Our public sector debts matter. The cumulative effect of all the debt across the western world in my view has been impacting the micro-change management world for the past few years. Debts have to be serviced. Public sector debts are serviced by raising taxes or cutting public expenditure. Both approaches have economic and financial consequences. Organisations and businesses have to react to these changes.

If public sector expenditure falls, the companies relying on the revenues from public organisations need to adjust their behaviours and costs if profitability is to be protected. Falls in public sector expenditure represent a change in market conditions and it is not hard to make the case that recent changes are more structural rather than cyclical in nature.
Increases in taxation take income out of corporate and consumer pockets, income that might otherwise be applied to commercial and domestic expenditure. The theory is that taxes are just a reallocation of expenditure rather than a loss to the economy: the government can spend your money better than you can. Well, there may be some substance to this if taxes are reallocated to public infrastructure spending but the argument fails miserably when your taxes are taken just to service existing debt. This latter argument also compounds if and when interest rates go up (2020 now!) and we have a £2 trillion debt and interest rates at 3.5%. If that unpleasant prospect coalesces in our none-too-distant future it has the potential to deliver massive change management challenges for both the public and private sector. Gross UK taxes are already around 38%, the point at which economists and Treasury officials start to think about what a UK ‘Laffer Curve’ might look like. Laffer is all about the point at which increasing taxes impacts behaviours, and there is a point at which people lose interest in working. Thus, somewhere in the 40% range it is postulated that increasing taxes actually reduces total tax take.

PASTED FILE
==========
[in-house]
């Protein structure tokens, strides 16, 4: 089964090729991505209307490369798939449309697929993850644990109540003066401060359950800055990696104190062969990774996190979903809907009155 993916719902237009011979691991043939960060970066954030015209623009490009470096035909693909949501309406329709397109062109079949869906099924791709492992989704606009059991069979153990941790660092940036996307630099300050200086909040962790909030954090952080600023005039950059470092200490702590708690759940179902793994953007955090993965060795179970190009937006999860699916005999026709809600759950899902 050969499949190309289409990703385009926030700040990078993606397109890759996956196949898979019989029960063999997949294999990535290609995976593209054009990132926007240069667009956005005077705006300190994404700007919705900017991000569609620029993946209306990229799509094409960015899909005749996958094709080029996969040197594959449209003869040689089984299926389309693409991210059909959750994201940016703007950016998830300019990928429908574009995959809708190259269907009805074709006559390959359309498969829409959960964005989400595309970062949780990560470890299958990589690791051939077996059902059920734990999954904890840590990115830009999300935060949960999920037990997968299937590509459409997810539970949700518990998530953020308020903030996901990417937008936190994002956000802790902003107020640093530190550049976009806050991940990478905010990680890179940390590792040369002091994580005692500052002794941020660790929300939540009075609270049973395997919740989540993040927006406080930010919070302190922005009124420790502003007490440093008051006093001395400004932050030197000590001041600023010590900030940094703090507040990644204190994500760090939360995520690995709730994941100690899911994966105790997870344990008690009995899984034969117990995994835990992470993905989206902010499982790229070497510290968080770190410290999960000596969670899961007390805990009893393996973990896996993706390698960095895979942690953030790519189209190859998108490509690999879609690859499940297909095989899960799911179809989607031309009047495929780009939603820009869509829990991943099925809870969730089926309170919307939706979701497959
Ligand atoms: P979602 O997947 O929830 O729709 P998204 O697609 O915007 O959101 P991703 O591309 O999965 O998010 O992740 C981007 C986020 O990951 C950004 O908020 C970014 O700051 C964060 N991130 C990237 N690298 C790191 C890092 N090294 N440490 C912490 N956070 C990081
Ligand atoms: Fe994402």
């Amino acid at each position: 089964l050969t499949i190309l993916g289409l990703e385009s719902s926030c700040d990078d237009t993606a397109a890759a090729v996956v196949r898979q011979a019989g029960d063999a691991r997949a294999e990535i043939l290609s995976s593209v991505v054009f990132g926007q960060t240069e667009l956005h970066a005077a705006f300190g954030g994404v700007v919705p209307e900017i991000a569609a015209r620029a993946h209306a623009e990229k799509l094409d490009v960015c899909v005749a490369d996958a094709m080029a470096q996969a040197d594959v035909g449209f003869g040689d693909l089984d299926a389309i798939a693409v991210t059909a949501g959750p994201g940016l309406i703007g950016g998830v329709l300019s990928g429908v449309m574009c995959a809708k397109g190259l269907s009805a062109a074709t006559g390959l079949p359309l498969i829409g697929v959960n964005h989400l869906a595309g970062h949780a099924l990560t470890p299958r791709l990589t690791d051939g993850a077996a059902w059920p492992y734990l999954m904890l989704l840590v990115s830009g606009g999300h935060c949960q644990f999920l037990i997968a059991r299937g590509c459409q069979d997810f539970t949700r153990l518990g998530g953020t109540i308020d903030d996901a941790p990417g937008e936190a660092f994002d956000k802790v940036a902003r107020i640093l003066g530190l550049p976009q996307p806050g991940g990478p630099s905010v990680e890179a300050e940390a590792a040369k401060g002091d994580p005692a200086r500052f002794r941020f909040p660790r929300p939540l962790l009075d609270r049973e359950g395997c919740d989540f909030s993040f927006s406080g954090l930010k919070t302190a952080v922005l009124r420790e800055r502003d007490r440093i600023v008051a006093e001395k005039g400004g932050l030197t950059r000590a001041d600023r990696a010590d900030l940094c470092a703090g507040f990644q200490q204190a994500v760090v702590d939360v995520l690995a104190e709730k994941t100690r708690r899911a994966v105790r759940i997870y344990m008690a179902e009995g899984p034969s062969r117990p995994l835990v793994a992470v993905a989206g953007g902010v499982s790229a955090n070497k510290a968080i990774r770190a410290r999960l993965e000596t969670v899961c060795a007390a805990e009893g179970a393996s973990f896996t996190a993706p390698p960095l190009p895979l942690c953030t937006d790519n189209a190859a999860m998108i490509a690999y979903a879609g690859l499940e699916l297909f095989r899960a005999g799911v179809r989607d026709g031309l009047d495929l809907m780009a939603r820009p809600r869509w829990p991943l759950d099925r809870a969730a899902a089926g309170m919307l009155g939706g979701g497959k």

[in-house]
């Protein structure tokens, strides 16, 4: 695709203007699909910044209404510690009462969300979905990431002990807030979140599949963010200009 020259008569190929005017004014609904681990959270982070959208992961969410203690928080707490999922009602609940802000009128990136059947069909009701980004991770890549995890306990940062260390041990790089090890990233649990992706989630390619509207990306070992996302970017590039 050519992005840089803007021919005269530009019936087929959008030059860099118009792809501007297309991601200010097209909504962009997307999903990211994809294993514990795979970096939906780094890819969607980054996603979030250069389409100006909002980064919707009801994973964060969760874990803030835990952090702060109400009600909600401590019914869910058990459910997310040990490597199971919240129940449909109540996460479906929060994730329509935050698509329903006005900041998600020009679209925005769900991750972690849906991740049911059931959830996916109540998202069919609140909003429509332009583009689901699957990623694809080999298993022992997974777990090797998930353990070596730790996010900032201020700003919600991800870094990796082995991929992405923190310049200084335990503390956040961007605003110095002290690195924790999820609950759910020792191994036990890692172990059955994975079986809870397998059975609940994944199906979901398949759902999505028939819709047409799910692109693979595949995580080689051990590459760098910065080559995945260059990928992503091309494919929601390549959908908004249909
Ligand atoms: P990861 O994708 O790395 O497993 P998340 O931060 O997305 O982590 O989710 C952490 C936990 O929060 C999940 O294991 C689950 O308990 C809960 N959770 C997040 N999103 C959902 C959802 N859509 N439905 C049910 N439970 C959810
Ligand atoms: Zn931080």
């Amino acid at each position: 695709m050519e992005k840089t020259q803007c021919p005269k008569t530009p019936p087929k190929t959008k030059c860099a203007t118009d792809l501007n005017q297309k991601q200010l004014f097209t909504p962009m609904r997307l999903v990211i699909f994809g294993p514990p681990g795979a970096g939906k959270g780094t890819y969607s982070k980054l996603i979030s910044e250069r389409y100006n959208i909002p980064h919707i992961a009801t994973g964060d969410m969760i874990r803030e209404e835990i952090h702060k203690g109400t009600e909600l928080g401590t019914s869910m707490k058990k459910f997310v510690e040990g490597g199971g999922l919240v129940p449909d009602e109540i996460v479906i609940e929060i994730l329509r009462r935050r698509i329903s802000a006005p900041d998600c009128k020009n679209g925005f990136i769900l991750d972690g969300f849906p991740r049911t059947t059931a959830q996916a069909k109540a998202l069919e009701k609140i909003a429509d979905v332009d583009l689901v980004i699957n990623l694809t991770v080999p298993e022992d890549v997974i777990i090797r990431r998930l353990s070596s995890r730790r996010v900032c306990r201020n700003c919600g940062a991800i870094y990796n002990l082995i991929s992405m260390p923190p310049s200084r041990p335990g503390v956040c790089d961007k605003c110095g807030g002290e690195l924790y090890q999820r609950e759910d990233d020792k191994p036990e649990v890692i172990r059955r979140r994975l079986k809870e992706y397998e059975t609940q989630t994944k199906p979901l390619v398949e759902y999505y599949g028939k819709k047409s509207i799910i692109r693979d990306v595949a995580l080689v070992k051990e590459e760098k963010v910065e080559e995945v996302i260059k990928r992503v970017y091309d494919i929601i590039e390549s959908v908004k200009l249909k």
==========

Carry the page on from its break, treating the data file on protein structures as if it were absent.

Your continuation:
So the real point about the blog is that debt really does matter. My own contention is that the relationship between debt levels and change management is far more tangible than it ever has been, primarily due to the enormous size of those public sector debts. Low interest rates have bought us some time but companies and public sector organisations really ought to be preparing now for the effects of these debts rather than wait for governments to effect tax increasing and spending reduction panic measures a few years from today. After eight years of emergency central bank measures we are no further forward. Even the hardened ‘cycle’ economists are starting to doubt. Equity markets have been buoyed by central bank largesse but the underlying economic conditions across both sides of the pond look more and more like structural changes are underway.

As I look at the world the big economic issues transmit into change management challenges almost immediately. In response to the banking crisis, the US FED created free money via quantitative easing (QE). Free money was thrown by the hundreds of $billions at US shale which promoted rapid technology development and in turn turbo-charged on-shore non-conventional oil production. In only a handful of years the US emerged to challenge Saudi Arabia as the biggest producer, taking tangible market share from OPEC countries. OPEC reacted by artificially increasing production to maximum output, which has hit Crude and Brent spot prices. Spot prices rapidly fell which created massive problems for the oil sector across the world. Companies have had to react quickly to an industry in financial distress. Dozens of organisations have created change programmes to address the revenue and cost problem – change management specialists with deep energy sector experience are at a premium at the moment.